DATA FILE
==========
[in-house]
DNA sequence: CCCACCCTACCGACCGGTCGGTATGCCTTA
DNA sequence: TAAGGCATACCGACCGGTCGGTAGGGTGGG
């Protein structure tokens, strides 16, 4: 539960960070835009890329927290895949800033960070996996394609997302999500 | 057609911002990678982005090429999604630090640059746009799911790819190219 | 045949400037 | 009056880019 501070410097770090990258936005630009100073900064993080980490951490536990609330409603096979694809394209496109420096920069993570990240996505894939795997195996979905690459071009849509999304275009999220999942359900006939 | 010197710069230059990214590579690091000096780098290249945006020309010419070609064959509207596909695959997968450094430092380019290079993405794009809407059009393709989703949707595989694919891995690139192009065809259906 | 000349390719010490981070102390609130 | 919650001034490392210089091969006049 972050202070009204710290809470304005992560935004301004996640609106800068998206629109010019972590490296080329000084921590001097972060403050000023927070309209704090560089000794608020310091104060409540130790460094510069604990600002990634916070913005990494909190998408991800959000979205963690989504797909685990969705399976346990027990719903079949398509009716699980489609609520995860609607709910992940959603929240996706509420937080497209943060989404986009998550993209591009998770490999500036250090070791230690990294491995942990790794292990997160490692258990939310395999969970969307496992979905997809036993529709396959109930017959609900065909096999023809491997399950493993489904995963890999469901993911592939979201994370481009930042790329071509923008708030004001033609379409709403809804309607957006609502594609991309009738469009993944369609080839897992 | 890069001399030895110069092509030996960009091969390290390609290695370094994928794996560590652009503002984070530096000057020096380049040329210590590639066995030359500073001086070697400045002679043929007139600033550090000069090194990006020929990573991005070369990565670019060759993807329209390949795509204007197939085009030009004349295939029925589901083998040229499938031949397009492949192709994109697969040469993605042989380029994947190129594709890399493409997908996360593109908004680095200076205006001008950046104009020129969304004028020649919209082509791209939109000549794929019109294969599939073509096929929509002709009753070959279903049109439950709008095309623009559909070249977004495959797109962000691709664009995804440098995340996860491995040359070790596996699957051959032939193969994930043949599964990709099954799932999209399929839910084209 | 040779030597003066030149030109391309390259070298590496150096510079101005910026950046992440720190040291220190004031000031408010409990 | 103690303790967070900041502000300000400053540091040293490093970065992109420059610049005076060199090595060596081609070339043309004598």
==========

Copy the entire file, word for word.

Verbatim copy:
[in-house]
DNA sequence: CCCACCCTACCGACCGGTCGGTATGCCTTA
DNA sequence: TAAGGCATACCGACCGGTCGGTAGGGTGGG
């Protein structure tokens, strides 16, 4: 539960960070835009890329927290895949800033960070996996394609997302999500 | 057609911002990678982005090429999604630090640059746009799911790819190219 | 045949400037 | 009056880019 501070410097770090990258936005630009100073900064993080980490951490536990609330409603096979694809394209496109420096920069993570990240996505894939795997195996979905690459071009849509999304275009999220999942359900006939 | 010197710069230059990214590579690091000096780098290249945006020309010419070609064959509207596909695959997968450094430092380019290079993405794009809407059009393709989703949707595989694919891995690139192009065809259906 | 000349390719010490981070102390609130 | 919650001034490392210089091969006049 972050202070009204710290809470304005992560935004301004996640609106800068998206629109010019972590490296080329000084921590001097972060403050000023927070309209704090560089000794608020310091104060409540130790460094510069604990600002990634916070913005990494909190998408991800959000979205963690989504797909685990969705399976346990027990719903079949398509009716699980489609609520995860609607709910992940959603929240996706509420937080497209943060989404986009998550993209591009998770490999500036250090070791230690990294491995942990790794292990997160490692258990939310395999969970969307496992979905997809036993529709396959109930017959609900065909096999023809491997399950493993489904995963890999469901993911592939979201994370481009930042790329071509923008708030004001033609379409709403809804309607957006609502594609991309009738469009993944369609080839897992 | 890069001399030895110069092509030996960009091969390290390609290695370094994928794996560590652009503002984070530096000057020096380049040329210590590639066995030359500073001086070697400045002679043929007139600033550090000069090194990006020929990573991005070369990565670019060759993807329209390949795509204007197939085009030009004349295939029925589901083998040229499938031949397009492949192709994109697969040469993605042989380029994947190129594709890399493409997908996360593109908004680095200076205006001008950046104009020129969304004028020649919209082509791209939109000549794929019109294969599939073509096929929509002709009753070959279903049109439950709008095309623009559909070249977004495959797109962000691709664009995804440098995340996860491995040359070790596996699957051959032939193969994930043949599964990709099954799932999209399929839910084209 | 040779030597003066030149030109391309390259070298590496150096510079101005910026950046992440720190040291220190004031000031408010409990 | 103690303790967070900041502000300000400053540091040293490093970065992109420059610049005076060199090595060596081609070339043309004598």